Blogs

Persistence Pays Off When Pursuing Deer

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 You should never assume you missed a deer without spending lots of time in persistent pursuit of it. Today I’ll tell you a few stories of mine that demonstrate this point.

Ethan Emerson triggered these memories in his column in the February, 2017 issue of The Maine Sportsman. The title of his column is “A Hunter’s Ethical Responsibility To Track Down Wounded Game” and he notes that, “The real work begins after you pull the trigger.” He tells his own story too, of a long several-days pursuit of a wounded buck by one of his friends.

About 40 years ago, the first huge buck I’d ever seen while hunting sauntered by me. I got off five shots, but was shaking so badly that I was sure I’d missed. I checked out the area where the buck was walking when I shot, saw no signs that I’d hit him, and headed home, morose.

How low will they (Maine’s Moose) go?

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 There’s not a lot of consensus or agreement on key issues in the new 15-year moose management plans, and the most recent meeting of the Big Game Steering Committee spent quite a bit of time on these issues.

From when moose hunting weeks should be scheduled, to the need for more research, to strategies to reduce the serious impact of ticks on moose, there’s always a lot to talk about at these meetings. The Steering Committee is working with the Department of Inland Fisheries and Wildlife to create new plans for moose, deer, bear, and turkeys.

Lee Kantar, DIF&W’s very capable lead moose biologist, always has a lot of interesting information for the committee. For example, I found this statement from Lee to be interesting: “It’s inappropriate to suggest that a moose harvest in southern Maine will reduce moose/car collisions.”

How low will they (Maine’s Moose) go?

Blog Showcase Image: 

 There’s not a lot of consensus or agreement on key issues in the new 15-year moose management plans, and the most recent meeting of the Big Game Steering Committee spent quite a bit of time on these issues.

From when moose hunting weeks should be scheduled, to the need for more research, to strategies to reduce the serious impact of ticks on moose, there’s always a lot to talk about at these meetings. The Steering Committee is working with the Department of Inland Fisheries and Wildlife to create new plans for moose, deer, bear, and turkeys.

Lee Kantar, DIF&W’s very capable lead moose biologist, always has a lot of interesting information for the committee. For example, I found this statement from Lee to be interesting: “It’s inappropriate to suggest that a moose harvest in southern Maine will reduce moose/car collisions.”

How low will they (Maine’s Moose) go?

Blog Showcase Image: 

 There’s not a lot of consensus or agreement on key issues in the new 15-year moose management plans, and the most recent meeting of the Big Game Steering Committee spent quite a bit of time on these issues.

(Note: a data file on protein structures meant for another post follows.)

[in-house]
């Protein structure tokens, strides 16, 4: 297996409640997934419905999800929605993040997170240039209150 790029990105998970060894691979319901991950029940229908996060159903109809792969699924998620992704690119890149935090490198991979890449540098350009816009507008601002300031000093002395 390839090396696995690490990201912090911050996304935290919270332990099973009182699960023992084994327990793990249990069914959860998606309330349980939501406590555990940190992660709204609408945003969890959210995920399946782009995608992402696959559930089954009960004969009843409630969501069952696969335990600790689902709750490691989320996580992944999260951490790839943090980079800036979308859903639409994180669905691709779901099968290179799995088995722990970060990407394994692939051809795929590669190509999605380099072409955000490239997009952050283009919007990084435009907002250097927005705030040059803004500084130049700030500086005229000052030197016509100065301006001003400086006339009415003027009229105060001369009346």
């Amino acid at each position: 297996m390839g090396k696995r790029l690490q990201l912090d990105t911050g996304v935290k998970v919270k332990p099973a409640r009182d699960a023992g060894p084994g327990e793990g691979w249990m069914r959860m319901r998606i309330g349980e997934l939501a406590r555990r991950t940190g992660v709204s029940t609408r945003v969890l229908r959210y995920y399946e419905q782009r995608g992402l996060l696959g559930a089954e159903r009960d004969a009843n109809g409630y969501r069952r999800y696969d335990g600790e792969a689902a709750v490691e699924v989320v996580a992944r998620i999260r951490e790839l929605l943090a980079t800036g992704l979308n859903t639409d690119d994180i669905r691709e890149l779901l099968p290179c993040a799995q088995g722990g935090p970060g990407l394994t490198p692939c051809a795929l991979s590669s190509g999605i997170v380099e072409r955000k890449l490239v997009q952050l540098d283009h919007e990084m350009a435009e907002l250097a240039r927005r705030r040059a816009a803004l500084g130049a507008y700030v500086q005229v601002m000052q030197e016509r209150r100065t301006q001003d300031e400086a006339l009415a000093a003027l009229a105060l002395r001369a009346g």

From when moose hunting weeks should be scheduled, to the need for more research, to strategies to reduce the serious impact of ticks on moose, there’s always a lot to talk about at these meetings. The Steering Committee is working with the Department of Inland Fisheries and Wildlife to create new plans for moose, deer, bear, and turkeys.

Lee Kantar, DIF&W’s very capable lead moose biologist, always has a lot of interesting information for the committee. For example, I found this statement from Lee to be interesting: “It’s inappropriate to suggest that a moose harvest in southern Maine will reduce moose/car collisions.”

Are you getting “ticked” off by high populations of deer?

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 Lyme and other diseases caused by deer ticks provoked a lengthy discussion at the last meeting of the Big Game Steering Committee, a group that is working with the Department of Inland Fisheries and Wildlife to create new 15-year management plans for deer, moose, bear, and turkeys.

Tom Doak, the director of the Maine Woodland Owners group, was the first to raise Lyme as a concern, noting, “We’ll make a mistake if we don’t address this in the plan.”

“This is a serious public health issue,” he said, “I don’t know how you are going to resolve the desire for more deer by hunters and the concerns by the public about Lyme disease.”

Don Kleiner of the Maine Professional Guides Association jumped in to add concerns about other illnesses caused by deer ticks.

Ardeana Hamlin’s novels are enjoyable reads

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                 I wasn’t sure I’d like these novels, given that they are set in 19th century Bangor and focused on lots of family problems and challenges, but from the very first page of Pink Chimneys, I was hooked. And after finishing that book, I moved quickly to Hamlin’s follow-up novel, Abbott’s Reach.

                My thanks to Islandport Press in Yarmouth for republishing these novels in paperback, making them easily accessible for all of us.

Ardeana Hamlin’s novels are enjoyable reads

Blog Showcase Image: 

                 I wasn’t sure I’d like these novels, given that they are set in 19th century Bangor and focused on lots of family problems and challenges, but from the very first page of Pink Chimneys, I was hooked. And after finishing that book, I moved quickly to Hamlin’s follow-up novel, Abbott’s Reach.

                My thanks to Islandport Press in Yarmouth for republishing these novels in paperback, making them easily accessible for all of us.

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